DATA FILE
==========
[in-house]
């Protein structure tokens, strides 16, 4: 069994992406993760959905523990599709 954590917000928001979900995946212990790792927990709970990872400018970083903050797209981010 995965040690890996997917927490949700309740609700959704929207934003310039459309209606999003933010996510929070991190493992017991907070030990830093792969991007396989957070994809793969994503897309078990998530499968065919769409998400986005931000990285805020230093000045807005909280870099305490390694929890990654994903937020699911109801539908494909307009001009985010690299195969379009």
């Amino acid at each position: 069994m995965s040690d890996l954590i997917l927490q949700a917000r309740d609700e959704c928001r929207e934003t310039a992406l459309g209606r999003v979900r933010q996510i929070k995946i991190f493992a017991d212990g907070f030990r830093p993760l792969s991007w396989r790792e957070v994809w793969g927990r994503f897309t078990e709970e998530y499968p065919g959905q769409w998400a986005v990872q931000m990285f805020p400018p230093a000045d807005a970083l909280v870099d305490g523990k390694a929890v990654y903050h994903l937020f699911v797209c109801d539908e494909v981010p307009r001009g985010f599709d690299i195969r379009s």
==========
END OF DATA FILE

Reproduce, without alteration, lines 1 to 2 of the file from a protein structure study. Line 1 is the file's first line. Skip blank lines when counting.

[in-house]
């Protein structure tokens, strides 16, 4: 069994992406993760959905523990599709 954590917000928001979900995946212990790792927990709970990872400018970083903050797209981010 995965040690890996997917927490949700309740609700959704929207934003310039459309209606999003933010996510929070991190493992017991907070030990830093792969991007396989957070994809793969994503897309078990998530499968065919769409998400986005931000990285805020230093000045807005909280870099305490390694929890990654994903937020699911109801539908494909307009001009985010690299195969379009």